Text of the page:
which issued from his concern concerning the tearing of the condoms in the eager paroxysms of pre-coital arousal. In the seconds between the end of foreplay and the beginning of penetration, he often worried that, in the time it took him to break open the wrapper and to roll the thing onto his cock, he would have foregone much of her arousal and interest and would have to work all the harder to regain their sexual momentum. Needless to say, speed was at a premium. The ripcord was supposed to solve this crisis. It would be attached to the top of the wrapper such as on a pack of gum, and with a quick swipe, the entire top would be ripped off leaving the exposed condom unscathed. 

Additionally, the two were coming up with pick up lines in droves to put on the back of each wrapper. (i.e. If I were Peter Pan, you’d be my happy thought, etc.) The typical and lawful warning that condoms do not adequately protect you from STDs would appear on the margins around the pick up lines. Though neither had sold the idea to themselves, they had also thought of including a wet nap of sorts with each condom to make clean up a little easier, but they couldn’t think of a chemical mild enough to sufficiently clean their junk. So, so much for complimentary wet naps. 

Philip had his condoms picked out. There were three boxes in total. He flopped back onto his belly and started to slither away. When he was safely far away from the pharmacy window, he popped up. A woman from the next aisle over had a coronary. 

Where did you come from, she asked. 

Oh I was just… ah… Wait, he thought. Why am I justifying myself to this woman? So he just kept moving.

At the check out, all the self-serve check out aisles were taken at the nearest end. He was loath to get behind anyone there, since his ludicrous load of condoms would be quite visible to any and all judging eyes that should fall on him. He walked slowly down the checkout lanes. He had to hold the boxes just so, so they wouldn’t drop, because he’d arranged them in such a way that it didn’t look like he was trying to shoplift something, but so that the items he was purchasing were obscured. With great difficulty, he made it to the other side. There was one station left. Thank Christ, he said.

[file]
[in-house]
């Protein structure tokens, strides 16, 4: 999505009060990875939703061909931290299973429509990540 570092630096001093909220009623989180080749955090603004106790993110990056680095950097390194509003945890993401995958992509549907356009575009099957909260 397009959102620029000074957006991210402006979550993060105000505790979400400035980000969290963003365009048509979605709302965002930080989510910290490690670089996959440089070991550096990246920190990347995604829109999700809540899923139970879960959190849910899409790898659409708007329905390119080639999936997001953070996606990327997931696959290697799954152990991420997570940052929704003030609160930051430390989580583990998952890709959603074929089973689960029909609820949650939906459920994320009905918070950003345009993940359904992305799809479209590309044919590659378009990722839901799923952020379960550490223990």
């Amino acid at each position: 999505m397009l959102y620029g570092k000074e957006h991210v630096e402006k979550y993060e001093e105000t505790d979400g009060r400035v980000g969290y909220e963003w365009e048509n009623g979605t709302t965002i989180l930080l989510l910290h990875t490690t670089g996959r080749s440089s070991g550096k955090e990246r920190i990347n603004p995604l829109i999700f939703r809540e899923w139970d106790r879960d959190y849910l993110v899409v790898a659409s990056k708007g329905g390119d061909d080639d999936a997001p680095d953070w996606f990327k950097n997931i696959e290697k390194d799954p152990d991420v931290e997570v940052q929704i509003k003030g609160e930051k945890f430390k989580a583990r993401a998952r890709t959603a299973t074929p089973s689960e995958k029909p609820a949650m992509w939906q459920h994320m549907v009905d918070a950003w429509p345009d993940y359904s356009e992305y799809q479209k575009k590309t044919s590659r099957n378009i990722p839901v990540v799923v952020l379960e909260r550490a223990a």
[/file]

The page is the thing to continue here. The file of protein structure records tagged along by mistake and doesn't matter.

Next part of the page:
He waved the first box in front of the infrared reader. It didn’t do anything. He waved again. No dice. He twisted it, turned it, inspected it for a bar code, found it, scanned it—and still nothing. He dragged it closer. Still nothing. He slammed the box onto the Plexiglas guard, and the machine squawked at him.

At length, an attendant noticed his trials and approached him. 

This thing won’t work, Philip announced before the assistant could reach him. 

Just a sec, said the assistant, who turned and walked away, presumably to contact a manager.

I can help you over here, came a voice from another aisle.

Fuck, he thought. Okay.

The girl at the register started swiping the boxes. A bit ambitious, aren’t we, she said.

Uh…

She smiled a little. $18.06.

Philip fished his wallet from his back pocket and scanned his credit card. 

You’re quite the ladies’ man, huh?

Oh… no, not really. That is, I don’t sleep around.

Well you’re having sex, I mean, ob-vi.

Ob-vi? I have a girlfriend, and we do it, if that’s what you’re driving at. Philip didn’t want to rehash the Custom Condom business plan at the moment. 

You know, she should really be on birth control if y’all need this many condoms

I uh… I know, but… she can’t uh…she doesn’t…her body doesn’t… birth control doesn’t sit right with her, okay

Okay, she snapped. 

He tore the receipt from her hand, ripcord style, and walked away with less purpose than when he’d arrived. 

At Charles and Philip’s house, or, West Olson Booty Control, as they liked to call it, Charles had drawn up forty or so tattoos to put on condoms. Charles had also talked to a representative of a local chemical company, called Dao Chemical. (That was Zen and this is Dao, hoho.) The amount of funding estimated to kick off the project was astronomical. They had had no idea how much it would cost, but the estimate was well into six figures. 

Well too bad Eugene, Philip said. He slumped into his worn recliner. Any news about how feasible the latex color fusion would work?

There’s good news on that front, Charles replied. 

Yeah?

Yeah, I talked to a chemical engineer over there, and, apparently, they have just the process for it. This guy said it should work, though he didn’t know for sure, because he mainly deals with sarans and plastic and not latex. But he said the principal would be the same. Basically.

Cool. 

Anyway, I’ll have to talk to some potential donors, get a more detailed business plan drawn up, set up a new bank account. 

Charles stared at Philip.

What.

I can’t believe I let you set up that account is all. 

Why?

Hugh G. Rection? Was that the best name you could come up with?

You said give out a pseudonym.

I said give out a pseudonym, so it wouldn’t attract attention to us. Do you really think no one will notice Hugh G. Rection on all the checks we write? 

Well, we are a condom company. I thought making people think of dicks was a good thing, like, a fucking business venture or something. 

Nobody will take us seriously.

Oh come on!

Nope, we’re changing it. It’s going to be hard enough getting this thing up and…

That’s what she said.